This summer, as part of a larger state tax overhaul, Colorado joined a growing number of other states to enact workarounds for owners of pass-through entities (PTEs) to avoid the $10,000 state and local tax (SALT) federal itemized deduction limit. The $10,000 SALT cap, which was a product of 2017’s Tax Cuts and Jobs Act, has put PTE owners at a relative disadvantage compared to C-corporations. And while the SALT cap has affected taxpayers more in higher-tax states, a workaround may help Colorado partnerships, and S-corporations save on taxes.  On June 23, 2021, Governor Polis signed the Colorado SALT Parity Act into law officially providing a SALT Cap workaround to help impacted Colorado businesses. To help clients, prospects, and others, Hanson&Co has provided a summary of the key details below.

Colorado’s SALT Cap Workaround

The new law allows PTEs to pay Colorado income tax at the entity level, allowing an entity-level business income tax deduction.  It’s an annual election that can be taken made for tax years beginning on or after January 1, 2022, and would apply to all pass-through owners of an entity, with the exception of a C-corporation partner that is unitary with the partnership.

If the election is made, the entity, itself would be subject to a tax rate of 4.55%, which is equal to individual taxpayers’ flat rate. The tax would be applied to each owner’s distributive share of entity income attributable to Colorado. It is important to note that a Colorado resident owner’s entire distributive share of income from the PTE is subject to the tax, including non-Colorado source income, whereas a non-resident owner’s share of income is subject to the tax is only the Colorado source income.  The individual PTE owners then exclude their share of distributive income from their Colorado income tax returns so that the income is not subject to tax twice.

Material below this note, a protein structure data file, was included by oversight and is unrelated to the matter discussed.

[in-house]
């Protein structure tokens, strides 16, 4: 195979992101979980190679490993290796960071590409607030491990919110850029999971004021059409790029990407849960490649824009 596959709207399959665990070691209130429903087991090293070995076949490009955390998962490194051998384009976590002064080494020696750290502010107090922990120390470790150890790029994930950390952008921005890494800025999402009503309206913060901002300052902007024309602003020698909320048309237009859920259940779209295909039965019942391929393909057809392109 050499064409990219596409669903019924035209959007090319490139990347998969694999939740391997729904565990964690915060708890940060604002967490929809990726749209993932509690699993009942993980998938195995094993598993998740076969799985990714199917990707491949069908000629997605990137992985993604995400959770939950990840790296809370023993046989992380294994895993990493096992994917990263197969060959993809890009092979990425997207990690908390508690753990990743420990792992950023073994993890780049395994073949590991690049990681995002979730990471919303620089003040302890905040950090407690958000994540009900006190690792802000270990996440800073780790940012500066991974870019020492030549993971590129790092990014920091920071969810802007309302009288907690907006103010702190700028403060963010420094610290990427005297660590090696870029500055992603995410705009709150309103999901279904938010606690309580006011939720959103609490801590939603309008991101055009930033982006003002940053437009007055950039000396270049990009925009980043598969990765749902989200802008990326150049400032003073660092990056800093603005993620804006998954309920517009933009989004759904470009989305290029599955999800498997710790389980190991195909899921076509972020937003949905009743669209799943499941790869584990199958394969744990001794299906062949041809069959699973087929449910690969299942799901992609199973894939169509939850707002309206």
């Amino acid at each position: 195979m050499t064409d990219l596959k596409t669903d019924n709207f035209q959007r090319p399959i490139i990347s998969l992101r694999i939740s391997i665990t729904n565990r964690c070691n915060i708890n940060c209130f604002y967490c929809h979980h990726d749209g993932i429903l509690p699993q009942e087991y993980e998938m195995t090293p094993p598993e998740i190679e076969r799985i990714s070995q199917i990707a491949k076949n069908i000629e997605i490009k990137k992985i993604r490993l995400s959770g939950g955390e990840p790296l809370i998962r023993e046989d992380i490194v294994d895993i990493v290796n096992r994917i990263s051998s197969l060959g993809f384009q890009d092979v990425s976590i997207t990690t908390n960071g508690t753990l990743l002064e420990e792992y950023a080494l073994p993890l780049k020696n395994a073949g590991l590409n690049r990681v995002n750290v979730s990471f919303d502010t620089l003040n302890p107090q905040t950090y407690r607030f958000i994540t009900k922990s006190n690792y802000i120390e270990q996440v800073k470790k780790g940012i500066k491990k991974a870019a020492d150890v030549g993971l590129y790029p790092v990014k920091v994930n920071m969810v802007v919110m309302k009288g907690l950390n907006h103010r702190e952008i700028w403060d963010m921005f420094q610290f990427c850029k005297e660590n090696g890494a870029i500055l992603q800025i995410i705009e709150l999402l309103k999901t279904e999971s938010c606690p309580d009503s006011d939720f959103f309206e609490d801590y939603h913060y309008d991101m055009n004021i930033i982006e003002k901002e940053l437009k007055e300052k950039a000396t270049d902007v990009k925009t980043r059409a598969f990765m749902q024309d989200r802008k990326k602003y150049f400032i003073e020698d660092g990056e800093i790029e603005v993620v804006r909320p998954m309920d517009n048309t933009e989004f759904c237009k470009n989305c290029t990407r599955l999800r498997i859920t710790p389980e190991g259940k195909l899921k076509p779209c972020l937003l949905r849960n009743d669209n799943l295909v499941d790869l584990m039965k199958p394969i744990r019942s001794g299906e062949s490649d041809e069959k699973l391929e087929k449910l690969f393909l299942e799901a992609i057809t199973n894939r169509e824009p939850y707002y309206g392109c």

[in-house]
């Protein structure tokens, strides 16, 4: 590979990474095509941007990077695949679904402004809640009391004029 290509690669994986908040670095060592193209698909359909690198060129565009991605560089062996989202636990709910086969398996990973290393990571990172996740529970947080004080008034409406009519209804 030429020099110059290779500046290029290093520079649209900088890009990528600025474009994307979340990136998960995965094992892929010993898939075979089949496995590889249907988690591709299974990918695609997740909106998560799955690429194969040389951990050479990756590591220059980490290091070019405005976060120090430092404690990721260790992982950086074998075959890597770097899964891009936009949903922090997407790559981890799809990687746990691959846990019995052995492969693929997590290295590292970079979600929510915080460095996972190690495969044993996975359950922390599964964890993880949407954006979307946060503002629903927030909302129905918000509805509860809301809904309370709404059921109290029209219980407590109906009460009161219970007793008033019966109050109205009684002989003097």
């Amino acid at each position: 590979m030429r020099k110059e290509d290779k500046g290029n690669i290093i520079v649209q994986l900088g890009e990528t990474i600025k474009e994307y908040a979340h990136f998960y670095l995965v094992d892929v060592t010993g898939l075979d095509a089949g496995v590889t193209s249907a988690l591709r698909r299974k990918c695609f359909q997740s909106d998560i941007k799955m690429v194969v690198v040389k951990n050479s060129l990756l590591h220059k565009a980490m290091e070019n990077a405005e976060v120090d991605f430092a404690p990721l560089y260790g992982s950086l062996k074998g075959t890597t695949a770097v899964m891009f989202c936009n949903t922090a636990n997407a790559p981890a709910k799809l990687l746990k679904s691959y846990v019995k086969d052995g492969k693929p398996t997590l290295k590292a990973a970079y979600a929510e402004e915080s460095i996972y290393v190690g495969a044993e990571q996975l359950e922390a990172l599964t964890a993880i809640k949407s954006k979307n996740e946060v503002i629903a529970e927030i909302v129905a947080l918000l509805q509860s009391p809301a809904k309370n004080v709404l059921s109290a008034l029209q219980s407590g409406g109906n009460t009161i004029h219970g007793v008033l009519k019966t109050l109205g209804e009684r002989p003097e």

Non-resident owners get another benefit. If the PTE income is their only connection to Colorado, they would not be required to file a Colorado state income tax return.

Alternative minimum tax treatment would not apply to any income related to the electing PTE. Owners would still have to make estimated tax payments throughout the year. Finally, excess credits can be carried forward but only claimed at the entity level in the same year as the workaround is elected.

Colorado’s SALT Parity Act Limitations

There are limitations and other considerations that PTEs should be aware of. If an owner of a PTE has multiple business interests in Colorado entities, he or she may not want the PTE to make the election if one business generates income, but the other has a net loss.  As losses from one PTE cannot offset income from another PTE at the entity level, the business with income would be subject to tax currently, while the net loss from the second business would carry forward to the next tax year.

Also, PTEs that plan to utilize the SALT cap workaround cannot claim the Section 199A deduction in determining its Colorado source income subject to tax. Now that the workaround is in place, affected entities should model different scenarios to weigh the pros and cons of taking either the Section 199A deduction at the individual level or electing the entity level tax. Another factor to consider is that resident owners would not receive a credit for taxes paid to other states, though this credit would be available at the entity level. This is another reason why the workaround may not be suitable for every shareholder or owner.

If the SALT cap were to be repealed at the Federal level, the Colorado entity-level tax would not be available, as the new law indicates that the election can only be made in a tax year where the Federal SALT deduction limit is in place. The SALT cap has received renewed attention in recent months as President Biden circulates various pieces of legislation; it is set to expire at the end of 2025, without further Congressional intervention.

Governor Polis signed two other substantial tax bills into law at the same time as the SALT Parity Act. These provisions will affect corporations, individuals, trusts, estates, small businesses, and captive insurance companies in some way. Revisions to sales, insurance premiums, property, and severance taxes were also made.

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